‘Football… is  about hope, loyalty and disappointment’

A surprising and fun night of theatre, Smurf in Wanderland began life as a joke and it was only after several people encouraged David Williams to write it, and more importantly when director Lee Lewis promised to stage the show, that Williams began writing in earnest. The play charts the writer’s journey into enemy territory: a Sydney FC supporter who braves the sea of red and black to attend matches at Parramatta, home turf of the Western Sydney Wanderers, which is no longer home to Williams.

Much of the appeal of Smurf in Wanderland  is that ‘hope, loyalty and disappointment’ can  be applied to most aspects of life. We wouldn’t persevere if not for hope, especially when sometimes faced with crushing disappointments along the way. Plus we all love and crave our tribes, they give our lives meaning and support. We find the tribe in different areas: in our family, at work, the theatre, and at the sports arena. For some it is a combination of all of the above. Also, Williams’ adages about football can be applied to any team, no matter what sport, particularly a team that frequently disappoints (yes Vancouver Canucks, the regular thrashings that the FC took reminded me of you). Few people out there have absolutely no experience of barracking for a team, even if we don’t follow sports regularly.

Smurf in Wanderland reveals tribalism at its best and worst, and most of the worst the media had a large hand in stirring up. The Sydney Telegraph was regularly publishing incendiary and inaccurate depictions of the footy crowd for their own agenda, which ultimately did more harm than good. Williams mused over what the newspaper hoped to achieve with this kind of shock journalism, as the articles only served to heighten the animosities in the East/West divide with knee-jerk reactions.

Much of the action in Smurf is set during Season 9 of the A-league, from October 2013 to May 2014. If you ever doubted that having an entire season of football described to you could be entertaining, then you are not alone, yet it is compelling. David Williams is a natural storyteller whose great  humour and personal asides inform and entertain, he delivers in a wonderfully understated manner, yet the audience get swept away with the action as described by Williams and begin caring how it will end. The outstanding sound design by James Brown punctuates the story and adds suspense, yet never overwhelms the monologue by Williams. The mini-bleachers that acts as a stage for the  drama is perfect in its simplicity, if a little lonely looking at times.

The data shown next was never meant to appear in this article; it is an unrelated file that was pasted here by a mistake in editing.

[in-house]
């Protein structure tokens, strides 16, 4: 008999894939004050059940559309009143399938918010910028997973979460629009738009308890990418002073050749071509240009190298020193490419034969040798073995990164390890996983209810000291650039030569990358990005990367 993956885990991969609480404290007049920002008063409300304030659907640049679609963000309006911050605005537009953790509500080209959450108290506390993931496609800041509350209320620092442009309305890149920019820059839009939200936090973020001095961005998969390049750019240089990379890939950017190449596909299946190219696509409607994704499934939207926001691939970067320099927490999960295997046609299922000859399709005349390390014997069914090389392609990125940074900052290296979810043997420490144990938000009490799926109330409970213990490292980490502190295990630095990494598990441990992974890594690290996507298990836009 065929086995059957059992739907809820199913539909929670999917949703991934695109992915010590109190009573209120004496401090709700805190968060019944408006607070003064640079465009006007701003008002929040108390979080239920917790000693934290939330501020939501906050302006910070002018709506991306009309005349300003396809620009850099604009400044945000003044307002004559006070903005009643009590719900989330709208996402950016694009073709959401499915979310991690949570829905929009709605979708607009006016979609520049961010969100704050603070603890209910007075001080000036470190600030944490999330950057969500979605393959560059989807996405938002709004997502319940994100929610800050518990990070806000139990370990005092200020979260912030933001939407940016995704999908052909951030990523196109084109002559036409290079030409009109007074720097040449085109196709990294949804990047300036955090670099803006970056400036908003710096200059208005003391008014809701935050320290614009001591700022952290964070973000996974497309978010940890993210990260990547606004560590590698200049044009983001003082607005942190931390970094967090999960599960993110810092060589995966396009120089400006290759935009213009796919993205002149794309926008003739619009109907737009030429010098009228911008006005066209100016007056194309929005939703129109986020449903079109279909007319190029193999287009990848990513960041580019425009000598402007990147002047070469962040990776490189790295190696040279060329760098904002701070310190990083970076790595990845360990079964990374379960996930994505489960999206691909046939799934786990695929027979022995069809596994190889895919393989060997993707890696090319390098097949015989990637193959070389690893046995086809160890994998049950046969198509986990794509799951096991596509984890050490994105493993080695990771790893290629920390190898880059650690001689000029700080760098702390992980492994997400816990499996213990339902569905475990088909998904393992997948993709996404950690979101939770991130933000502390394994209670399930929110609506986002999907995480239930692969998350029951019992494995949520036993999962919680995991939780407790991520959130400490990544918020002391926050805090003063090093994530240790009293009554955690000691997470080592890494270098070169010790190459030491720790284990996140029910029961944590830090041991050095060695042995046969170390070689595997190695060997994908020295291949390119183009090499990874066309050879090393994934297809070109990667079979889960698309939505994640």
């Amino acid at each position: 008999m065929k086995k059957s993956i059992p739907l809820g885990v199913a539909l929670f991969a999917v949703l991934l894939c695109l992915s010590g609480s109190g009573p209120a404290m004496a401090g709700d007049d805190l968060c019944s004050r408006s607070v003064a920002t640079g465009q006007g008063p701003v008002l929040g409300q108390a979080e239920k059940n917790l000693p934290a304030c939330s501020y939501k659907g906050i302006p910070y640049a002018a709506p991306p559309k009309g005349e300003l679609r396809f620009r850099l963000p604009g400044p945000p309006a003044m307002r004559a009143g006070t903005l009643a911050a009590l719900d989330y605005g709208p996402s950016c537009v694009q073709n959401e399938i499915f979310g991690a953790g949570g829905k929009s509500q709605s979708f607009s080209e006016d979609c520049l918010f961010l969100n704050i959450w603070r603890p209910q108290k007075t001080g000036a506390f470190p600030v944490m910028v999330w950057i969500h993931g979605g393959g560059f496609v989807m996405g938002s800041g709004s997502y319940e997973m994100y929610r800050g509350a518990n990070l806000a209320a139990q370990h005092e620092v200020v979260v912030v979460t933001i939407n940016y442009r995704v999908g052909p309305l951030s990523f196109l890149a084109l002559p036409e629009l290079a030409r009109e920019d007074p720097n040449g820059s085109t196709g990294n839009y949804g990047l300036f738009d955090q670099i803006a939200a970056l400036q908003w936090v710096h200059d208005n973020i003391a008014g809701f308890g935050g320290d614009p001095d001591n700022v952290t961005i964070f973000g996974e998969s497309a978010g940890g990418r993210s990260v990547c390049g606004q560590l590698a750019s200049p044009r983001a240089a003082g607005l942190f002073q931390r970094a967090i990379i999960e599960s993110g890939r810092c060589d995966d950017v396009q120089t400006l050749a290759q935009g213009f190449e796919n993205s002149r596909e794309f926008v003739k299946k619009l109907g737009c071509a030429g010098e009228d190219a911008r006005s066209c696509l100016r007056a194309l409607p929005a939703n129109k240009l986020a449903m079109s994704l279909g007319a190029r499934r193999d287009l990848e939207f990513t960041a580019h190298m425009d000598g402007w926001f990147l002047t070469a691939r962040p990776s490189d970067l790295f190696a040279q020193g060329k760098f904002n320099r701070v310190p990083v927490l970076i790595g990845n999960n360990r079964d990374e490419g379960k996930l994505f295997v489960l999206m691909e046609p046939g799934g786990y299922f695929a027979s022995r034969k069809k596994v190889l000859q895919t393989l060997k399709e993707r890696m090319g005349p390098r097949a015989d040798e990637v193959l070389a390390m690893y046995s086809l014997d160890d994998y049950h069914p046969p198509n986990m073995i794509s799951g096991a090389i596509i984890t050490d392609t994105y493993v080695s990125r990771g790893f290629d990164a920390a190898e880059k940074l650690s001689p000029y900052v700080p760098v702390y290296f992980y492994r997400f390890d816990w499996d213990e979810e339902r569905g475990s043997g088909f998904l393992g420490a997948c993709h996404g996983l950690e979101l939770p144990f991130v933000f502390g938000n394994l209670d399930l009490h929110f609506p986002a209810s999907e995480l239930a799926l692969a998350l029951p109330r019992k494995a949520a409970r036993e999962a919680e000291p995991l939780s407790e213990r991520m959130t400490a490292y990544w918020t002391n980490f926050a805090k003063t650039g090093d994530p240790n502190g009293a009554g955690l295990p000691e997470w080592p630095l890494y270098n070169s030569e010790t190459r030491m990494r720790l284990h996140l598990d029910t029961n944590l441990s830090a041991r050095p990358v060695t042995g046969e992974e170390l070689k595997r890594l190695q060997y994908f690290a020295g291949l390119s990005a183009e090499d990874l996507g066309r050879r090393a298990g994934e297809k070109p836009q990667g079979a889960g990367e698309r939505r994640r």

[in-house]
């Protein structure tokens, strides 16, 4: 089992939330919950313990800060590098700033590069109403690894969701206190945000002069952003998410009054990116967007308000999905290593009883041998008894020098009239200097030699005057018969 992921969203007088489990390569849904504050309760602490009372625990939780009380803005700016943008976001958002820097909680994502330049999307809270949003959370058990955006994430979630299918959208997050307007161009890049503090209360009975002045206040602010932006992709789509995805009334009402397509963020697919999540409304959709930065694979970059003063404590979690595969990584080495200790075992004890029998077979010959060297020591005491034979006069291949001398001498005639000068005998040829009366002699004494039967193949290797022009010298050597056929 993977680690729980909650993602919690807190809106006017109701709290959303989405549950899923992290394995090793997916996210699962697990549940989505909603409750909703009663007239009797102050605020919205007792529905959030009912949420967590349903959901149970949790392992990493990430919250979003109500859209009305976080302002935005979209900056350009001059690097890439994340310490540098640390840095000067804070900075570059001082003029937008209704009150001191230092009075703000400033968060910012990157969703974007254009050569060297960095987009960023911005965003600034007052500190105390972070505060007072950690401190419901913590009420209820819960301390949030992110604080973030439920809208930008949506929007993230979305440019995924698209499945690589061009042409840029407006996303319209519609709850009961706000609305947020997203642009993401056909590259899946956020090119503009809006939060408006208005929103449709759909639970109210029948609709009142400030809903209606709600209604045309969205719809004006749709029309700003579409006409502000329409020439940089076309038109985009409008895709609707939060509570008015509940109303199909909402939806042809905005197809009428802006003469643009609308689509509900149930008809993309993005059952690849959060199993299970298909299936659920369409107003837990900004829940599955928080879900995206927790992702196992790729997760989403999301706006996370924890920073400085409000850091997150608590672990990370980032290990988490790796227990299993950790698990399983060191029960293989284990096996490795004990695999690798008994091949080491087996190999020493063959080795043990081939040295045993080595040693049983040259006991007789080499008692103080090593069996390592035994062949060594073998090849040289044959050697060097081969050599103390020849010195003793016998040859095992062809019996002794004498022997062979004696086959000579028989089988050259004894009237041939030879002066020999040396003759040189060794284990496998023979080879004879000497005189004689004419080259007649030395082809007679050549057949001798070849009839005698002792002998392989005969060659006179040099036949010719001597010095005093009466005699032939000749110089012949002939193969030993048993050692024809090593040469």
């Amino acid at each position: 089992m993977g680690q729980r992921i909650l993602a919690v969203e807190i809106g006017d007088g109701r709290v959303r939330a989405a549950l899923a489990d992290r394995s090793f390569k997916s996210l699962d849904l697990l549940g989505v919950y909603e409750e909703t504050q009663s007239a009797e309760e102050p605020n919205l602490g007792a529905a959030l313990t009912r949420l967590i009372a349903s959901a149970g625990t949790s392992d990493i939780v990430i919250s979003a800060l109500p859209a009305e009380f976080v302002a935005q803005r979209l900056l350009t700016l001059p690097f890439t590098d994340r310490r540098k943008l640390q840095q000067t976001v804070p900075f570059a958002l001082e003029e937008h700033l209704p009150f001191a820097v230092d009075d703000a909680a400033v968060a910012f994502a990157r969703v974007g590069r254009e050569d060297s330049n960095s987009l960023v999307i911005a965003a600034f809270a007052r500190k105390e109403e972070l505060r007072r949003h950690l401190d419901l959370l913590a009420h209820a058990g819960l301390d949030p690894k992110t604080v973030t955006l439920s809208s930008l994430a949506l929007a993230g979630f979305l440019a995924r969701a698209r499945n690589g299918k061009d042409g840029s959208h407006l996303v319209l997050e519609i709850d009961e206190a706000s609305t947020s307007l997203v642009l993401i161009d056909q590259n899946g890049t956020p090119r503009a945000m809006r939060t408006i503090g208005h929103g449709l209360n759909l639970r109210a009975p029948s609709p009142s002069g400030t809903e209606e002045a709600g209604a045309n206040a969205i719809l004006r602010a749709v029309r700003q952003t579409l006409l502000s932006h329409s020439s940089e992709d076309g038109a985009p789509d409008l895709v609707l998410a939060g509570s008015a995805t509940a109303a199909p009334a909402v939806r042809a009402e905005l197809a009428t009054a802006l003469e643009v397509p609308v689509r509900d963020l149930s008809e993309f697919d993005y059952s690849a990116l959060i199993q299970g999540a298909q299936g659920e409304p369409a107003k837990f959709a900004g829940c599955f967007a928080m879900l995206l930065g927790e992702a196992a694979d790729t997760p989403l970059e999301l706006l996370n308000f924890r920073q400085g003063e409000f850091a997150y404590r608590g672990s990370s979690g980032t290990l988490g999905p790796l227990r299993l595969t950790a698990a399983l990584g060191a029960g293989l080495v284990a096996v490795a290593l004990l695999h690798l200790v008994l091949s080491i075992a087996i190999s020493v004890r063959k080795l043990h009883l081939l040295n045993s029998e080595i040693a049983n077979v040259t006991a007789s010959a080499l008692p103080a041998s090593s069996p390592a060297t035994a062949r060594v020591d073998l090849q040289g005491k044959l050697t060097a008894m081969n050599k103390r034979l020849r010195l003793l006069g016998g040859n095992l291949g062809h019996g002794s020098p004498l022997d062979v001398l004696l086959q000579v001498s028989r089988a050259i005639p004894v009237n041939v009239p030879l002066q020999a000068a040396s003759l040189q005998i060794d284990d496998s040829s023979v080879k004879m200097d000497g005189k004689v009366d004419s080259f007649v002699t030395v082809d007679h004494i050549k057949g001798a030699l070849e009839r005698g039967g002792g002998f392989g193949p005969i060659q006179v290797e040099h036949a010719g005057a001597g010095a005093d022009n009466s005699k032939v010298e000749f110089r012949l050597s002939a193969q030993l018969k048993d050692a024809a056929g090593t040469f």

The hero worship in Smurf  is funny and understandable, even then PM Julia Gillard got onboard in 2012 to help seduce Italian Alessandro Del Piero to Sydney to play for Eastern Suburbs flailing FC.  To the surprise of many, the talented Del Piero took up the offer and re-located to Sydney to play for FC for two crucial seasons, when the Western Sydney Wanderers were on the rise with their own ring-in: Shinji Ono. The addition of Del Piero had the FC football club and fans excited and optimistic, but I won’t detail the results, a plot spoiler would be unforgivable.

The intersection where art and sport meet is about to get very crowded, as Williams’ play sheds more light on human nature, tribal antipathies and cultural mores than it does on football, all within a feel-good story. End result for Smurf? This has all the hallmarks of a great sleeper hit.



Smurf in Wanderland is on at Riverside Parramatta until 29 April, then the show moves to the Griffin Theatre’s SBW Stables Theatre from 2 – 13 May. For more information and tickets see either: https://riversideparramatta.com.au/show/smurf-in-wanderland/ or http://www.griffintheatre.com.au/whats-on/smurf-in-wanderland/

Featuring: David Williams

Crew: Lee Lewis (director), Charles Davis (set and costume design), Luiz Pampolha (lighting design), James Brown (sound design and composer), Kate Worsley (dramaturg), Nick Atkins (Creative Futures participant), Kirsty Walker (stage manager) and Damion Holling (production manager).

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This Month in Sydney

12 April - 23 April 2019

Sydney Royal Easter Show

Sydney Showground, Sydney Olympic Park

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Load up your arms with show bags… it’s Royal Easter Show time!

From crowning the country’s top puppies, alpacas and pigs to overdosing on showbags and whirling through fairground rides – it can be difficult to know where to start with the Royal Easter Show. For two weeks over Easter, Sydney Showground is home to a country fair on an epic scale.

Woodchopping becomes an unprecedented arena sport, sheep shearers are on show and you can see Australia’s best bull riders and BMX bandits in live performances. But there’s also more relaxed recreation to be had at the Arts and Crafts Show, and heaps of critters to meet at the Pet Pavilion. Make the most of the sugar high from deep fried, toffee-injected carnival treats and hit the Crazy Spinning Coaster, the Avenger and the Giant Slide before the nightly fireworks. Feeling nauseous is part of the fun.